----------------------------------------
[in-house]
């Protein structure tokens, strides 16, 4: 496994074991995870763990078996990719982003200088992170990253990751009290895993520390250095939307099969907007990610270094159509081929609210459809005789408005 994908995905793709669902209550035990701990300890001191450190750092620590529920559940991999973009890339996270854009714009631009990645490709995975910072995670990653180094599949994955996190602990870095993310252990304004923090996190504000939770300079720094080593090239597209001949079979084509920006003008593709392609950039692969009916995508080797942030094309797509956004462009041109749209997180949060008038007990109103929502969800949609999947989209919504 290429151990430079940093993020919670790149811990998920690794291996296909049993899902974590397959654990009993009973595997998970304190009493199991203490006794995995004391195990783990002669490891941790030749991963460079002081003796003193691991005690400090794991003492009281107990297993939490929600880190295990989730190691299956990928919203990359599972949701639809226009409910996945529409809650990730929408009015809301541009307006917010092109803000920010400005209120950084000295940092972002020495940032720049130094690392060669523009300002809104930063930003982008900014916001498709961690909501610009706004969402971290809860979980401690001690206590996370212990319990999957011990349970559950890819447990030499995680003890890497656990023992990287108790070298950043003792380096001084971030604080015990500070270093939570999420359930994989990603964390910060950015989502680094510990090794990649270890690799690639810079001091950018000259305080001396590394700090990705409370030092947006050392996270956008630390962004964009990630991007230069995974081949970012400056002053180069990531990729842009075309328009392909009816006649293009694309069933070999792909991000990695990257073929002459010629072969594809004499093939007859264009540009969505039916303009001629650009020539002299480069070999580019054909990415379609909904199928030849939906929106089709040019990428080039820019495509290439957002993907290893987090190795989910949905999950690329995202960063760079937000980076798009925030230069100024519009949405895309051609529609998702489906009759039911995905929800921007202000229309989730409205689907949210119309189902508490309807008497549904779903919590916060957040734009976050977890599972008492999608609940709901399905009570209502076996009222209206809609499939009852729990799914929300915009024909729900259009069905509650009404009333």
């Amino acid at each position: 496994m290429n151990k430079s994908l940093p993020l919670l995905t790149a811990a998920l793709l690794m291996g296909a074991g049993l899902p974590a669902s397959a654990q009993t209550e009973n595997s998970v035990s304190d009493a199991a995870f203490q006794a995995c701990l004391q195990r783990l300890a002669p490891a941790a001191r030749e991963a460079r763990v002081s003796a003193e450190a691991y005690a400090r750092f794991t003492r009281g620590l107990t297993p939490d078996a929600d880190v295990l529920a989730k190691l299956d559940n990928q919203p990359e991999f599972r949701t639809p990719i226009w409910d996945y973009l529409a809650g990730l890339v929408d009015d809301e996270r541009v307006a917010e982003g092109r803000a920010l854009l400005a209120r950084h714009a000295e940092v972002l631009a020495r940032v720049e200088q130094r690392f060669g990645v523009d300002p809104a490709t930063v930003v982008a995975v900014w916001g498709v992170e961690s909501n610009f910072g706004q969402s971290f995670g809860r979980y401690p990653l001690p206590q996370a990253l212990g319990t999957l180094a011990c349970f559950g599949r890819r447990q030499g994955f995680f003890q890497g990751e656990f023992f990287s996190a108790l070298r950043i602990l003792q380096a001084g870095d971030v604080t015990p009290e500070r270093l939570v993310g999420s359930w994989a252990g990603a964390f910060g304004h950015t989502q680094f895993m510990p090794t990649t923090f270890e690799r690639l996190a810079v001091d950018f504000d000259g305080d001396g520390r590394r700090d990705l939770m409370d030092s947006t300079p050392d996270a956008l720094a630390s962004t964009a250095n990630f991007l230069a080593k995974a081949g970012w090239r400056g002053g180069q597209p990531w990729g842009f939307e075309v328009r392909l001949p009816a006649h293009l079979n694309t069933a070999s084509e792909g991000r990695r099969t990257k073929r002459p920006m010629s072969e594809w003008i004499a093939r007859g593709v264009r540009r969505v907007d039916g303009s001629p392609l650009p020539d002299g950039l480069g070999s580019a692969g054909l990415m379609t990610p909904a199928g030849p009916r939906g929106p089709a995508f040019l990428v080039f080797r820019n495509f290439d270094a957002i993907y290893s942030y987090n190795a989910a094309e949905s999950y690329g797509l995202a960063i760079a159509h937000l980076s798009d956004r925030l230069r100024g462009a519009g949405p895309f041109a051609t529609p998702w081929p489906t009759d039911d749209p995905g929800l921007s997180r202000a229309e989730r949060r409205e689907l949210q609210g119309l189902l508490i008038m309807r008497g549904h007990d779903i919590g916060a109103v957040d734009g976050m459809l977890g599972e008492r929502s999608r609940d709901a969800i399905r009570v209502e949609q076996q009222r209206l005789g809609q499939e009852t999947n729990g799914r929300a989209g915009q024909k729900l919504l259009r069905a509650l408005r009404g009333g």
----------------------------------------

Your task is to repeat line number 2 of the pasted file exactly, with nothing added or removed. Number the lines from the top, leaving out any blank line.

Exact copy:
């Protein structure tokens, strides 16, 4: 496994074991995870763990078996990719982003200088992170990253990751009290895993520390250095939307099969907007990610270094159509081929609210459809005789408005 994908995905793709669902209550035990701990300890001191450190750092620590529920559940991999973009890339996270854009714009631009990645490709995975910072995670990653180094599949994955996190602990870095993310252990304004923090996190504000939770300079720094080593090239597209001949079979084509920006003008593709392609950039692969009916995508080797942030094309797509956004462009041109749209997180949060008038007990109103929502969800949609999947989209919504 290429151990430079940093993020919670790149811990998920690794291996296909049993899902974590397959654990009993009973595997998970304190009493199991203490006794995995004391195990783990002669490891941790030749991963460079002081003796003193691991005690400090794991003492009281107990297993939490929600880190295990989730190691299956990928919203990359599972949701639809226009409910996945529409809650990730929408009015809301541009307006917010092109803000920010400005209120950084000295940092972002020495940032720049130094690392060669523009300002809104930063930003982008900014916001498709961690909501610009706004969402971290809860979980401690001690206590996370212990319990999957011990349970559950890819447990030499995680003890890497656990023992990287108790070298950043003792380096001084971030604080015990500070270093939570999420359930994989990603964390910060950015989502680094510990090794990649270890690799690639810079001091950018000259305080001396590394700090990705409370030092947006050392996270956008630390962004964009990630991007230069995974081949970012400056002053180069990531990729842009075309328009392909009816006649293009694309069933070999792909991000990695990257073929002459010629072969594809004499093939007859264009540009969505039916303009001629650009020539002299480069070999580019054909990415379609909904199928030849939906929106089709040019990428080039820019495509290439957002993907290893987090190795989910949905999950690329995202960063760079937000980076798009925030230069100024519009949405895309051609529609998702489906009759039911995905929800921007202000229309989730409205689907949210119309189902508490309807008497549904779903919590916060957040734009976050977890599972008492999608609940709901399905009570209502076996009222209206809609499939009852729990799914929300915009024909729900259009069905509650009404009333």